In either case, your document root must have FollowSymLinks turned on. In one of your apache configuration files, find the direcotry stanza for the document root. It will look roughly like this:

<Directory $DOCUMENT_ROOT>
Options FollowSymLinks Indexes Includes
AllowOverride None
Order allow,deny
Allow from all

The important line is Options FollowSymLinks. Make sure that that is present. It is okay if other options are present too. If you chose to symlink to the WeBWorK cgi-bin directory, also make sure that the directory stanza for your cgi-bin directory has FollowSymLinks turned on:

<Directory $CGI_BIN>
Options FollowSymLinks ExecCGI
AllowOverride None
Order allow,deny
Allow from all

If you chose to use a ScriptAlias to link apache to the WeBWorK cgi-bin directory, you will need to add the following to your apache configuration:

ScriptAlias /cgi-bin/webwork/system/ "/usr/local/webwork/system/cgi/"
<Directory /usr/local/webwork/system/cgi/>
Options FollowSymLinks

Make sure that these lines go before any existing ScriptAlias directives. Remember to restart apache after making these changes.

Step 4: Installing the WeBWorK package

WeBWorK can be downloaded from following URL:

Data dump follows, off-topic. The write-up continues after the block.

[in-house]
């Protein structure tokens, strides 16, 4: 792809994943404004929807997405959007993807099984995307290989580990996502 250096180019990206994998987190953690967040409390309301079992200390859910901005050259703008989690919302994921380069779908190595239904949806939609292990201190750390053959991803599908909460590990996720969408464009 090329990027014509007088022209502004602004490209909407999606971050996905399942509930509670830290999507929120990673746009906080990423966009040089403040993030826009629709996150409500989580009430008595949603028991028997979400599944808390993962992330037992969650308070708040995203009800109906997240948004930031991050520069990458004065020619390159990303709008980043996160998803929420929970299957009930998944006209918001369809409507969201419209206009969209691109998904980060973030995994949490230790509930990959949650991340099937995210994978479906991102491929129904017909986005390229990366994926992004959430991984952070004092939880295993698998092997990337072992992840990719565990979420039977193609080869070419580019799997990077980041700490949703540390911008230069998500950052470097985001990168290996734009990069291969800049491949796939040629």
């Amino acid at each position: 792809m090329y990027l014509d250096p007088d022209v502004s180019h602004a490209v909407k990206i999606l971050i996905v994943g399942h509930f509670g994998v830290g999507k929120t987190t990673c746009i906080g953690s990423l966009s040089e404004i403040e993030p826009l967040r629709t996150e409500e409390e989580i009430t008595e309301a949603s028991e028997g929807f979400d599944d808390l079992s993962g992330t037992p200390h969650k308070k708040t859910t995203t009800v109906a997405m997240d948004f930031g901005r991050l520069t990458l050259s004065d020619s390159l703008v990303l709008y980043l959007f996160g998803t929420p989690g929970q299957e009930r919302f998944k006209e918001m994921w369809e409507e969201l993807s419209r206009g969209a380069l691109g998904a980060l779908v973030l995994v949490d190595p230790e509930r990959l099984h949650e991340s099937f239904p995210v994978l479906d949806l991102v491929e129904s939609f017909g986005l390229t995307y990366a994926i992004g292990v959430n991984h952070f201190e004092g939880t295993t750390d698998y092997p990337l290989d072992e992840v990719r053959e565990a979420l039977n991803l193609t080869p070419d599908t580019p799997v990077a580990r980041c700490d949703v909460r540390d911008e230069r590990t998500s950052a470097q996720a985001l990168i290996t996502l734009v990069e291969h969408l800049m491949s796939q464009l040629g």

If you haven't already, you need to register to be able to download files. The WeBWorK archives are named in the following form:


The webwork archive contains the webwork system files and the blankCourse. The templates archive contains the problem set templates, and is updated more often than the webwork archive is.

As a normal user, download the latest versions of the webwork archive. Untar the WeBWorK archive using:

> tar -xzf webwork_VERSION_SUBVERSION-MONTH-DAY.tar.gz
(replacing the file name with the file you actually have.)

This results in the creation of several readme files and the webwork.tar archive, which contains the actual webwork system. Next we must copy the webwork.tar archive to /usr/local, where we will untar it and remove the archive. As root, run:

# mv webwork /usr/local